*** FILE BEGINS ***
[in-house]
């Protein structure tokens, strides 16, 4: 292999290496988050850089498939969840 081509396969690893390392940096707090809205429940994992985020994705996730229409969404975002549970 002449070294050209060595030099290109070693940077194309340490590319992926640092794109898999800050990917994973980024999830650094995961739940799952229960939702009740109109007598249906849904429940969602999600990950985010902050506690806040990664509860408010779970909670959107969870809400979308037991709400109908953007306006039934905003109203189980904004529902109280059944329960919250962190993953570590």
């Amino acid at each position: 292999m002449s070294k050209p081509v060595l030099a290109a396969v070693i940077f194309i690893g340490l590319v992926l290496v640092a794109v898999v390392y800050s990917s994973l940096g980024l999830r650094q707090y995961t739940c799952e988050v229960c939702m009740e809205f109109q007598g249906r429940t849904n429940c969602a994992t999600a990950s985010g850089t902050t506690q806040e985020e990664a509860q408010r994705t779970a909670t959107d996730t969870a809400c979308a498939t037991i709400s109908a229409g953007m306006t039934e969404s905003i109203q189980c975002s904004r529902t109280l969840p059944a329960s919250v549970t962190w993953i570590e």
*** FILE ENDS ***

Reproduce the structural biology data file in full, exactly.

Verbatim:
[in-house]
């Protein structure tokens, strides 16, 4: 292999290496988050850089498939969840 081509396969690893390392940096707090809205429940994992985020994705996730229409969404975002549970 002449070294050209060595030099290109070693940077194309340490590319992926640092794109898999800050990917994973980024999830650094995961739940799952229960939702009740109109007598249906849904429940969602999600990950985010902050506690806040990664509860408010779970909670959107969870809400979308037991709400109908953007306006039934905003109203189980904004529902109280059944329960919250962190993953570590």
């Amino acid at each position: 292999m002449s070294k050209p081509v060595l030099a290109a396969v070693i940077f194309i690893g340490l590319v992926l290496v640092a794109v898999v390392y800050s990917s994973l940096g980024l999830r650094q707090y995961t739940c799952e988050v229960c939702m009740e809205f109109q007598g249906r429940t849904n429940c969602a994992t999600a990950s985010g850089t902050t506690q806040e985020e990664a509860q408010r994705t779970a909670t959107d996730t969870a809400c979308a498939t037991i709400s109908a229409g953007m306006t039934e969404s905003i109203q189980c975002s904004r529902t109280l969840p059944a329960s919250v549970t962190w993953i570590e």